Celebs talk about suicide

PROBLEMS: Hlubi Mboya at the Suicide Shouldn't be a Secret event. Photo: Sibusiso Msibi
PROBLEMS: Hlubi Mboya at the Suicide Shouldn't be a Secret event. Photo: Sibusiso Msibi

TV PERSONALITY Sade Giliberti, who has fought depression for years, has encouraged teenagers to seek treatment if they have thoughts of suicide.

The former So You Think You Can Dance presenter said her life went into a downward spiral when she was 22. She had tried several times to harm herself.

Giliberti told Sowetan ahead of her speech at Kliptown High School yesterday that she was winning her war against depression and that she had not made any attempts to take her own life in the past six years.

"My father worked away and I was left with my mother, who had a wild lifestyle. When I was 16 she just left. That's when life became difficult," she said.

Giliberti said she had since taken steps to seek psychiatric help and also relied heavily on the support of close friends.

Gilberti was part of the SA Depression and Anxiety Group (Sadag) teenage suicide prevention week. She said she decided to get involved because "it is my responsibility as a public figure to help young people by sharing my experiences".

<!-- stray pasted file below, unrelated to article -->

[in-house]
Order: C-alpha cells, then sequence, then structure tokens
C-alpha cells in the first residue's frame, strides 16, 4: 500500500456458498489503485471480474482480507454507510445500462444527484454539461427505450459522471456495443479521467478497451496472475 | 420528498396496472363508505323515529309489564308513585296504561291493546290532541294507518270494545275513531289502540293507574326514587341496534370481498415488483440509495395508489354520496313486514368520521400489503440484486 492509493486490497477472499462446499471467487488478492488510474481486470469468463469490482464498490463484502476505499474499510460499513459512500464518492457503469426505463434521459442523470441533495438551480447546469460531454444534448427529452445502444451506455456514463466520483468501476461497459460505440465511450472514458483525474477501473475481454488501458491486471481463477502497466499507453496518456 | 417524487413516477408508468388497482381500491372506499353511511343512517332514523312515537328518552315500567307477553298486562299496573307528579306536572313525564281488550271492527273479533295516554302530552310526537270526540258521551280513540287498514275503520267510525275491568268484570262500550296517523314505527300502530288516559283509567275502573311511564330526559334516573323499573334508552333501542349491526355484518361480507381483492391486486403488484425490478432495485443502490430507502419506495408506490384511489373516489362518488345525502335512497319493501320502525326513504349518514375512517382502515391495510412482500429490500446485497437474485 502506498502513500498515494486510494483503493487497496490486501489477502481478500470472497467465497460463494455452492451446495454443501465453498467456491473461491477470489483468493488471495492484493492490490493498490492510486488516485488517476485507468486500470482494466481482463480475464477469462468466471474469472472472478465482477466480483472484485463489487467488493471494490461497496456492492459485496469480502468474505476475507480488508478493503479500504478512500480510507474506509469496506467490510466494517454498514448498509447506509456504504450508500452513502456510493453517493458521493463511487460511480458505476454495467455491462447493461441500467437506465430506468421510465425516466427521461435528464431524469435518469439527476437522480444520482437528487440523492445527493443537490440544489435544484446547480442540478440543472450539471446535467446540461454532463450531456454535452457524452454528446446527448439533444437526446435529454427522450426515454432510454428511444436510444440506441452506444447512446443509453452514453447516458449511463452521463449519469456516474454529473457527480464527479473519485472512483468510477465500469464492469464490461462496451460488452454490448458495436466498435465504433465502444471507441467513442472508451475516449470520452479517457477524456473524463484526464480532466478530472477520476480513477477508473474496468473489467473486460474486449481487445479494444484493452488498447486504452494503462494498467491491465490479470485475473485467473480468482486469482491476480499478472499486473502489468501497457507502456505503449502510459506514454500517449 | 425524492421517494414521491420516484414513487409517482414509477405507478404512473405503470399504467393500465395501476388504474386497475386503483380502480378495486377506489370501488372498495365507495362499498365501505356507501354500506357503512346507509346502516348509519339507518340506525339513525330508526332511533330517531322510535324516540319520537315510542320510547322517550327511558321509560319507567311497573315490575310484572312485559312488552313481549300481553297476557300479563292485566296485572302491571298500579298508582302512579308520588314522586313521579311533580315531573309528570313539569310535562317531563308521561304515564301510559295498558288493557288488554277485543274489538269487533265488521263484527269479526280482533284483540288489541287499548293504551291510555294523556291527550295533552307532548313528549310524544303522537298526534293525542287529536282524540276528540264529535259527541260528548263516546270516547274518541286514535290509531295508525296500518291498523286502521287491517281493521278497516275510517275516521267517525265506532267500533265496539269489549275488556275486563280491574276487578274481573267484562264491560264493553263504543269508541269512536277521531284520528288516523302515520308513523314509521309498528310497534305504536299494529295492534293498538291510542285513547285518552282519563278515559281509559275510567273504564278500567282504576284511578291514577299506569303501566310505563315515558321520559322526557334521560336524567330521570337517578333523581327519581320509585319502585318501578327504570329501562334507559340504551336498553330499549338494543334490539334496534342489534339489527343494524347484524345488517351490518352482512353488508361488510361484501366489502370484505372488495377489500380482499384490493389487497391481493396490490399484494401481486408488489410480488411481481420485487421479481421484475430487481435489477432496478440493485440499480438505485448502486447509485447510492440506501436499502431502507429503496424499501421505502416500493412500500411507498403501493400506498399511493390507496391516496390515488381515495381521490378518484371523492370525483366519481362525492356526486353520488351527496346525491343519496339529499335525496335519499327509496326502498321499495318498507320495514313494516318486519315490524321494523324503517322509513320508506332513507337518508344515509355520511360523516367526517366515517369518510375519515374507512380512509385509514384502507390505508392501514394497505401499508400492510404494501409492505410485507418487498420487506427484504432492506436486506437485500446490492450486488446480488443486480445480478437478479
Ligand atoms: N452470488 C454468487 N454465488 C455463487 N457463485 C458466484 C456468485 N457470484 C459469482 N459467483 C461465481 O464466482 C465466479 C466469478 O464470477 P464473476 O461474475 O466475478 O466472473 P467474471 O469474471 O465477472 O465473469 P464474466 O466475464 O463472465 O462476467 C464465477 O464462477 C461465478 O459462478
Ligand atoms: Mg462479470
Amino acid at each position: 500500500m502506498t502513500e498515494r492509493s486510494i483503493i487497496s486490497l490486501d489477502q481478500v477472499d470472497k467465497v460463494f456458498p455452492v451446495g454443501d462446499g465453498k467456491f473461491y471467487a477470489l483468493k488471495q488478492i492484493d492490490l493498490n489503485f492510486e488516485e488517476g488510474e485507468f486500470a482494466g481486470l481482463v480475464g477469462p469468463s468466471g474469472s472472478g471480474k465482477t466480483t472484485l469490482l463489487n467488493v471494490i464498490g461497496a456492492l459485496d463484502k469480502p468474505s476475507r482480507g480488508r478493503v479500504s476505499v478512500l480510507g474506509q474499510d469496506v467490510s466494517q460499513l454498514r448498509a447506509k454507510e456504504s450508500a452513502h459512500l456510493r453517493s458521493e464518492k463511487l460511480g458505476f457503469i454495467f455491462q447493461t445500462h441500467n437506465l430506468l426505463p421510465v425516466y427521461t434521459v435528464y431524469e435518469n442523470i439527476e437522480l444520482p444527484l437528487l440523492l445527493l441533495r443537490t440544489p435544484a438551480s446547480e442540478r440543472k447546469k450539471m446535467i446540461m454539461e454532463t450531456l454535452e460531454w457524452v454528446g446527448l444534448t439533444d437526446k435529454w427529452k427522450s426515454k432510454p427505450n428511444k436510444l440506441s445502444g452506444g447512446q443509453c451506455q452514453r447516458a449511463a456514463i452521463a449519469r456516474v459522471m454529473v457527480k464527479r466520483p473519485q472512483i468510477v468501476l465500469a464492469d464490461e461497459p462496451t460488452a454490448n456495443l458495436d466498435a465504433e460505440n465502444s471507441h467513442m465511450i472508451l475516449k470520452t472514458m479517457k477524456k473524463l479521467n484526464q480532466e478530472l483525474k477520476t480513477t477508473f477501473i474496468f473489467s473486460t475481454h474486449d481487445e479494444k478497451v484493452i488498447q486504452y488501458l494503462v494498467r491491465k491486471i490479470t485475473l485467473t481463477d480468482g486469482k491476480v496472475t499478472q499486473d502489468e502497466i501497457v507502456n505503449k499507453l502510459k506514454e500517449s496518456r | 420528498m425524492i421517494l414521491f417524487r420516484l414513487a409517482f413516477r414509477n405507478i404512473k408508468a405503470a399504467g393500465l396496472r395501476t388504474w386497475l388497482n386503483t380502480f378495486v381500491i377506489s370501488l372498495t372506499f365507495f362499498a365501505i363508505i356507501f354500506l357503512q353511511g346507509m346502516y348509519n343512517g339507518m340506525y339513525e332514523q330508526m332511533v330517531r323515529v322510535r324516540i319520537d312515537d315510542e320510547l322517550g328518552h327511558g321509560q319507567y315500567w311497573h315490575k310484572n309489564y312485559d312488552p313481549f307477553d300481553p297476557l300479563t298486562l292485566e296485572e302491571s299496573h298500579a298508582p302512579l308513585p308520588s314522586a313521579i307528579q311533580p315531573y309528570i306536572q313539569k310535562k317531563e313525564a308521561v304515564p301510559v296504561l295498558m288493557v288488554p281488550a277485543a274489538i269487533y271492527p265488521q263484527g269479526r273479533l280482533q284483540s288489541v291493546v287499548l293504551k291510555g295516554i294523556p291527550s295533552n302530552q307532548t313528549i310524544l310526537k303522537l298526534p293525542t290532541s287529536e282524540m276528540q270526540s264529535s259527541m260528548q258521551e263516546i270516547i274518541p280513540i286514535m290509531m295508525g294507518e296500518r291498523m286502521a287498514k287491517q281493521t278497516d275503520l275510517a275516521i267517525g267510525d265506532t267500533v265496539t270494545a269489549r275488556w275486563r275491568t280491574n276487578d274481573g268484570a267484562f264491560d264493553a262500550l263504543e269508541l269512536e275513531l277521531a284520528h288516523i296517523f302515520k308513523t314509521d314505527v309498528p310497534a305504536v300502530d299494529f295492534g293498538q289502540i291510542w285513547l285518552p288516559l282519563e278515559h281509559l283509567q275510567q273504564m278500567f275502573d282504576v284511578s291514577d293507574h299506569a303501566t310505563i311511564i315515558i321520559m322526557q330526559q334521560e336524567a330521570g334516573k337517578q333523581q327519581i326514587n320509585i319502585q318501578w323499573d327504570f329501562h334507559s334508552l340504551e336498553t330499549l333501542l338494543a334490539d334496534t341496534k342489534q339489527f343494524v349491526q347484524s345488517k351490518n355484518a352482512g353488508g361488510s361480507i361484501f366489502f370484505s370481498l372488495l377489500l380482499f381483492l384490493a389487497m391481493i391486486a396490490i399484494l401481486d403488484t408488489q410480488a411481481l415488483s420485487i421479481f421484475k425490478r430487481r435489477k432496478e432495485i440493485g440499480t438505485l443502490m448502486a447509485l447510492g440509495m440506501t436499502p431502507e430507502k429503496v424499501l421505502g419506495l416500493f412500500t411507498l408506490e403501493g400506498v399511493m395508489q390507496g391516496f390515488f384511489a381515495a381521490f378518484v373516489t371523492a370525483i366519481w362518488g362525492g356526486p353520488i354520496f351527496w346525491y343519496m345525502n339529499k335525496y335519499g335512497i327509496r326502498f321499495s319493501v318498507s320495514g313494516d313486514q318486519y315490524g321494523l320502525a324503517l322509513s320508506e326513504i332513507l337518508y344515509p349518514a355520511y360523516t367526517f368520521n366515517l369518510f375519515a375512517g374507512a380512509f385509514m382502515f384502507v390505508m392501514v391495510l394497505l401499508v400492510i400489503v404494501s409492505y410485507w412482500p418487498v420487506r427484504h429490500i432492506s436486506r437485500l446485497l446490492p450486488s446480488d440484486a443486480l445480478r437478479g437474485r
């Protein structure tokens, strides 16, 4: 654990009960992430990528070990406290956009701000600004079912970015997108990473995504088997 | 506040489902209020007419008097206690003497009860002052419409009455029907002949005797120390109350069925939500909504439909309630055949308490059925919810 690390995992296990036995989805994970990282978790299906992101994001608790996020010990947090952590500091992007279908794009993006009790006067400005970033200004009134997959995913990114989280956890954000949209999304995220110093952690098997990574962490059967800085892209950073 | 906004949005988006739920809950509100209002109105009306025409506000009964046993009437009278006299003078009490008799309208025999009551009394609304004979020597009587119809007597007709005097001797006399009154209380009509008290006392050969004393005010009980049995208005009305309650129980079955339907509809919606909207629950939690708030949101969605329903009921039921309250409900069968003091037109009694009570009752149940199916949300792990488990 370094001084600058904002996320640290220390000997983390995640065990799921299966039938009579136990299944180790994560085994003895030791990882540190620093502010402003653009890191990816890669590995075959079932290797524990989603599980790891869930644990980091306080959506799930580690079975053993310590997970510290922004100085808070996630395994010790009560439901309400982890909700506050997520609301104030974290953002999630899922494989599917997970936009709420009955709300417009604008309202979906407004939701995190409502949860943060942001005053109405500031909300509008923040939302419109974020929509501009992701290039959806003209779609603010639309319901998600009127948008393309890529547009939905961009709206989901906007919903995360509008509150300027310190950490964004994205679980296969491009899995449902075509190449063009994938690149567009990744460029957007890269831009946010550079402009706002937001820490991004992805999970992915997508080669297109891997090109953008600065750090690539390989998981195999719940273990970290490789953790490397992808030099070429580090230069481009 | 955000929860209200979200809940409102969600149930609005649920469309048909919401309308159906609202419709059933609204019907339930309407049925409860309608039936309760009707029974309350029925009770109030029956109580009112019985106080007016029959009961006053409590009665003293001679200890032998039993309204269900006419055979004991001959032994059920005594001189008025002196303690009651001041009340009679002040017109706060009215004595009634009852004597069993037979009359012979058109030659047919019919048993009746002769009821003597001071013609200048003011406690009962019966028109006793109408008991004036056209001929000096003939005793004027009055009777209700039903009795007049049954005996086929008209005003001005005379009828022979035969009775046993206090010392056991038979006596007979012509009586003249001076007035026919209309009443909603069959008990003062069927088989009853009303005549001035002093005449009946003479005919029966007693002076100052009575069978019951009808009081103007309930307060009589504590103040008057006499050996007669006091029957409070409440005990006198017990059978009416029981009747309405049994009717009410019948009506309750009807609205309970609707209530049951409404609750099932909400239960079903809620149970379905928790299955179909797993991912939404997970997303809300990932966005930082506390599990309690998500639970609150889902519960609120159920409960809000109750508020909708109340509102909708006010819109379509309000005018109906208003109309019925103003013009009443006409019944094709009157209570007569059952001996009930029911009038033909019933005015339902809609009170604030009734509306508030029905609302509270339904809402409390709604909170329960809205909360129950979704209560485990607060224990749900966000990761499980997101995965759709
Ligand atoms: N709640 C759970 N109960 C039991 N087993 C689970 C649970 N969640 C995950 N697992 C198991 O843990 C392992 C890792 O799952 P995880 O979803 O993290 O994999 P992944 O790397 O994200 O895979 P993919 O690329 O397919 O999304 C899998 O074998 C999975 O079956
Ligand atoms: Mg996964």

She said society needed to do more because young people were increasingly committing suicide.

Television actress Hlubi Mboya told the pupils: "I know being a teenager has a lot of ups and downs. It can be great one minute and horrible the next."

Mboya urged pupils to talk about their problems in order to avoid suicide.

Grade 12 pupil Jane Matle said: "Lots of children go through a lot of stress and we have a big drug problem in our community."

Sadag counsellors spent the day explaining that depression was a leading cause of suicide, with symptoms ranging from feelings of guilt, hopelessness, changes in eating and sleeping patterns to crying a lot.

Sadag research also revealed that 80% of the people who committed suicide had told someone about their problems before taking their life.

Some of the warning signs were identified as making jokes about death, giving away prized possessions and a drop in personal hygiene.

Counsellors encouraged young people to assist their peers by lending a supportive ear and reporting any suicide threats before it is too late. - zmahopo@sowetan.co.za

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